For twenty-five years Professor Alex Tanford has, along with partner Robert Epstein, been using the state and federal court systems to address blatantly discriminatory laws the negatively impact consumers’ ability to access the wines they want. Tanford was Counsel of record in the Supreme Court case of Granholm v. Heald (2005) and in 18 related lower court cases addressing a commerce clause challenge to laws prohibiting ordering wine over the Internet.
He has won some and lost some, but hasn’t stopped fighting to advance the principle that states ought not to advance discriminatory laws simply to protect special interests to the detriment of consumers. Most recently he has filed suit in Illinois, Michigan, and Missouri, challenging laws in those states that prohibit the shipment of wine from out-of-state wine stores to consumers.
Professor Tanford sat with us to discuss his years battling in court for consumers, the legal and ethical principles behind his legal challenges and his observations on the past 20 years of alcohol and the Courts. This is the first of a five-part interview.
What circumstance initially drew you to this area of the law and what about 21st Amendment/Commerce Clause litigation has sustained your interest over the years?
I’m a law professor in the wine wasteland of Indiana. In the 1990s, I was in a small wine-tasting group in Bloomington led by my friend Russ Bridenbaugh. Russ is a wine professional, whose ability to make a living as a writer, critic and consultant depends on being able to obtain advance samples from wineries, importers and other wine marketers. When the state legislature passed a new law making direct shipping of wine a felony, Russ could no longer receive the wine needed for his occupation.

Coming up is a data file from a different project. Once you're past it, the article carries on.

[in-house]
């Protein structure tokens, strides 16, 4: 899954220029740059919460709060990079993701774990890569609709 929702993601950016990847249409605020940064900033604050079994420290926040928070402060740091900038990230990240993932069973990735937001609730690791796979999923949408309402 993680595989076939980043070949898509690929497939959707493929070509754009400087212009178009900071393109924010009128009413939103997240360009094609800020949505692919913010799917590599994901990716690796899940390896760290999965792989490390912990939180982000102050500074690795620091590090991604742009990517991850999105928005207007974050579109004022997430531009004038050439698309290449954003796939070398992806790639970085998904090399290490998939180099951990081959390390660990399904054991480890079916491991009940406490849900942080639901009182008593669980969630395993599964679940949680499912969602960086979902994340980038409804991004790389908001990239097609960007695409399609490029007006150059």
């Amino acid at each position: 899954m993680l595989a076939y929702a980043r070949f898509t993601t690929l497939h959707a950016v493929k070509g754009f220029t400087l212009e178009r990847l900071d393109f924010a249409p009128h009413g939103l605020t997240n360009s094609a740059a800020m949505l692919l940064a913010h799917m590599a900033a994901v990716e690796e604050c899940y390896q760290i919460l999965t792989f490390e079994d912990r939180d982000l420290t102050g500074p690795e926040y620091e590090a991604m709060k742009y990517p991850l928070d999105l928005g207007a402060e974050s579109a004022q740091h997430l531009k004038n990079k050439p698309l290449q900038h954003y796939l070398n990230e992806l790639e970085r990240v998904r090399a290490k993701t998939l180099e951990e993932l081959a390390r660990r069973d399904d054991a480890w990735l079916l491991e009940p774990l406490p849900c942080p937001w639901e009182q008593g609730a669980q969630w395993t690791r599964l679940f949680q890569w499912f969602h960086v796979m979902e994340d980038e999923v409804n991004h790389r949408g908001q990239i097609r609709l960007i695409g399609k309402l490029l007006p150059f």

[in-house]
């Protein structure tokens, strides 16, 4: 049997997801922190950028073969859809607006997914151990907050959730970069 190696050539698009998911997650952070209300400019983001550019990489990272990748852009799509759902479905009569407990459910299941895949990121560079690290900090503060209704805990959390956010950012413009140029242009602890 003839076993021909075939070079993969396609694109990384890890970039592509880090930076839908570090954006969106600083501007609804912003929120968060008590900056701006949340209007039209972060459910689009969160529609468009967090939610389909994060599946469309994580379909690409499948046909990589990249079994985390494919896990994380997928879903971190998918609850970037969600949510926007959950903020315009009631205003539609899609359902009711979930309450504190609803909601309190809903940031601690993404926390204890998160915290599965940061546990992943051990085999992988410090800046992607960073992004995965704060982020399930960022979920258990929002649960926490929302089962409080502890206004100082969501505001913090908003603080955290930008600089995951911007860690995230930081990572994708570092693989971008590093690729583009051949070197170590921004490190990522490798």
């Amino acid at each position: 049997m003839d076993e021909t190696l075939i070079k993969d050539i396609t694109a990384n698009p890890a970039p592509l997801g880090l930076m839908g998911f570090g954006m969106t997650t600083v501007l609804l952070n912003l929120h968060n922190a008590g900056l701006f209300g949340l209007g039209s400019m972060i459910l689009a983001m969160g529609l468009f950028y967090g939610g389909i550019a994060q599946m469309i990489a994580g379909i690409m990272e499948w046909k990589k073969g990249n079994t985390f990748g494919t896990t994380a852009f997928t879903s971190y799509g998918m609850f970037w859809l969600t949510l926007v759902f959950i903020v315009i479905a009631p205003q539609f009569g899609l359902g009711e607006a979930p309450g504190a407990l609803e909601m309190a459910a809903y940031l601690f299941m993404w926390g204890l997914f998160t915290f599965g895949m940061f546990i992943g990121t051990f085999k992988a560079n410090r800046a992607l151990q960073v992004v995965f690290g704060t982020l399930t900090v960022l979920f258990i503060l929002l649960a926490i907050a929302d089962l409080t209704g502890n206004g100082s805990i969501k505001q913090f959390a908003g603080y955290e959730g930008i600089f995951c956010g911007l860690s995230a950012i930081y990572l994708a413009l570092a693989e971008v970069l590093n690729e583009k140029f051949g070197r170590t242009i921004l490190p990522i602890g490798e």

Russ contacted his friend, Bob Epstein, to ask if the law could be challenged on constitutional grounds. Bob is a lawyer in Indianapolis and wine professional in his own right, who had been the wine writer for the Indianapolis Star before Russ. They decided they should talk to a constitutional law expert, so they went to see Prof. Pat Baude whom they knew because he, too, was a wine enthusiast. Professor Baude said they needed someone who was both a law professor and a practicing lawyer, so they all ended up in my office.
At the time, I was teaching a seminar in constitutional litigation. Law students normally study constitutional law by dissecting Supreme Court decisions, but I asked them to start at the other end — to think about how a lawyer would build the kind of factual and legal case that could eventually get to the Supreme Court. Who would make good clients? Whom do you sue? Where should the case be brought? How do you create a case that can meet the Court’s criteria for certiorari and appeal to at least five Justices and their clerks? Russ’s dilemma, which presented a conflict between the Commerce Clause and 21st Amendment, presented a challenging opportunity for me to practice what I teach.
My initial interest was purely academic. Some students and I debated the divergent doctrines, dissected Supreme Court decisions, read some history on the rise and fall of Prohibition, and concluded that the case could not possibly succeed. How could we make a commerce clause argument when I had no problem buying all the $10 Chianti I wanted? Then one day, someone gave me a copy of the Wine Spectator’s list of Top 100 wine values of the year. A hundred wines at under $20 — finally, something in my price range. So, I went down to my local wine shop with the list to ask what they had. They laughed at me, and told me that I couldn’t get any of it because the wholesalers thought Indiana was not a sophisticated wine market and didn’t ship it here. But I protested — it was all readily available on the Internet, from places like Sam’s Wines in Chicago or direct from the wineries. Why did the wholesalers get to decide what wines I was allowed to buy? The system seemed unfair and unconstitutional, and Bob and I decided to take up the cause.
To paraphrase Shakespeare, some are born to a cause and others have that cause thrust upon them. For better or worse, mine has become making it as easy to get good wine in Indiana as it is in California.